The first month that SGC started, Instagram found out about it and created a campaign around mental health, and I was the face of it. We didn’t even have a business license or anything in place. The campaign blew up SGC, and with that, it was great because we have the eyes on us, but I also was subjected to a lot of online hate, racism, and sexism.
I still had a regular job at this point, too. I just began to doubt if this is what I needed to be doing right now. I’m coming out of my worst year of depression. There’s nothing I can do to defend myself. I just had to figure out what to do to be as healthy as possible while using the internet as safely as possible.
On slowing down:
I manage stress by basically stopping. “If this can wait, I’m going to let it wait.” I also reintroduced the lunch break into my schedule, and a 15-minute break to go for a walk. It helps me bring more peace throughout the day and relieve whatever I’m going through, so I’m not carrying it all day. If we’re stressed out as a mental-health organization helping other people, then it’s counterproductive. We can’t stress ourselves out to the point of being overly anxious or overwhelmed for the sake of helping others.
On staying motivated:
I like to schedule something to look forward to, like going out to dinner at the end of the week or planning a little museum date with my son. I give myself these little treats or these benchmarks to work toward. I try to schedule things within my week and days so it doesn’t feel so monotonous, and I know there’s a way out of the stress for at least a moment.
What brings me the most joy about the job is when I run into someone who knows about SGC, and they come to me, and they share how SGC has affected their lives or how much it’s been a support system for them for years. So that always makes it worth it when I’m having a stressful day, and I go out, and people are like, “Hey, this saved my life,” and I know it’s worth it.
And staying grounded:
I’m Buddhist, so we chant in the mornings and evenings and share gratitude for what we have and want to accomplish and achieve within the world. Not just for ourselves. I like to give thanks for everything I do because no matter how stressful it is and how much work I have, it is a blessing to be in this position to be able to help people in the way that I do.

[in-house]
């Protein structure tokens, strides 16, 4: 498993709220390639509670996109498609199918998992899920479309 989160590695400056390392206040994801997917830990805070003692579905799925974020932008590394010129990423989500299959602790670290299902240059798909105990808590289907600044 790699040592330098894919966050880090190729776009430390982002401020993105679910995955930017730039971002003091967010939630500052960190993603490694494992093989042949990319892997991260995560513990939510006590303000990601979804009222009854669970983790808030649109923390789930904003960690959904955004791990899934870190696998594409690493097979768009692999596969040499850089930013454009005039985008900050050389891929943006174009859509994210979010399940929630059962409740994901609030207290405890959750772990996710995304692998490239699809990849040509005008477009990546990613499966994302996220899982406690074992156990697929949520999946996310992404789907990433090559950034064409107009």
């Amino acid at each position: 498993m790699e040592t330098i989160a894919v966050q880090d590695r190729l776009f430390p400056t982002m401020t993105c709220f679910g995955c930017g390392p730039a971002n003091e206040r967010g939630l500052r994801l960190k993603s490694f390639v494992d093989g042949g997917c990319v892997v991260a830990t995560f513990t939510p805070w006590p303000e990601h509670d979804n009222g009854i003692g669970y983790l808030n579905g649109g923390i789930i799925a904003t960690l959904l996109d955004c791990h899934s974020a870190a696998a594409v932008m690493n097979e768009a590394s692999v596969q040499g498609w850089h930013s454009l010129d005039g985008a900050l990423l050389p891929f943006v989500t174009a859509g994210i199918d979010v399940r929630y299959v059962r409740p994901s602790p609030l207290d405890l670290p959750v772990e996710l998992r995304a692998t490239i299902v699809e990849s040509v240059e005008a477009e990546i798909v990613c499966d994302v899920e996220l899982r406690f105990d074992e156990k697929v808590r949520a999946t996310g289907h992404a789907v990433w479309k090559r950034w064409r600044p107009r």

On her parenting philosophy:
I’m one of those gentle parents. I have been having conversations with him since he was maybe a year and a half. I’m like, “Show me your mad face. What does happy look like to you?” Sometimes his happy face looks the same as his mad face. I’m like, “Look, yesterday you did this face, and this just shows you that there’s not one way. You can feel more than one emotion at a time. You don’t have to pick one. That’s okay, but figure out why you feel both emotions.” It’s nice that he has that language at this age to say, “I’m upset,” instead of having a tantrum and not using his words.
On the people who help her get it done:
As a single mom, it’s hard to do much of anything, but if it weren’t for my mom, I wouldn’t be able to travel as much as I do, to be honest. She’s always holding it down whenever I need her, so I’m very grateful. My entire team is incredible. They embody the mission so well that sometimes it doesn’t feel like work, but we’re getting things done. Muna [Ikedionwu] is a consultant with SGC, but she’s also on our board. If she sees anything that is getting in the way, she’ll be very vocal about that, and it doesn’t matter who or what it is, and I appreciate that from her. You need people like that around you who are a bit more tough, honest, and direct. My best friends, Mitchiko and Helen, always give me light when I need memes and funness.
This interview has been edited and condensed for length and clarity.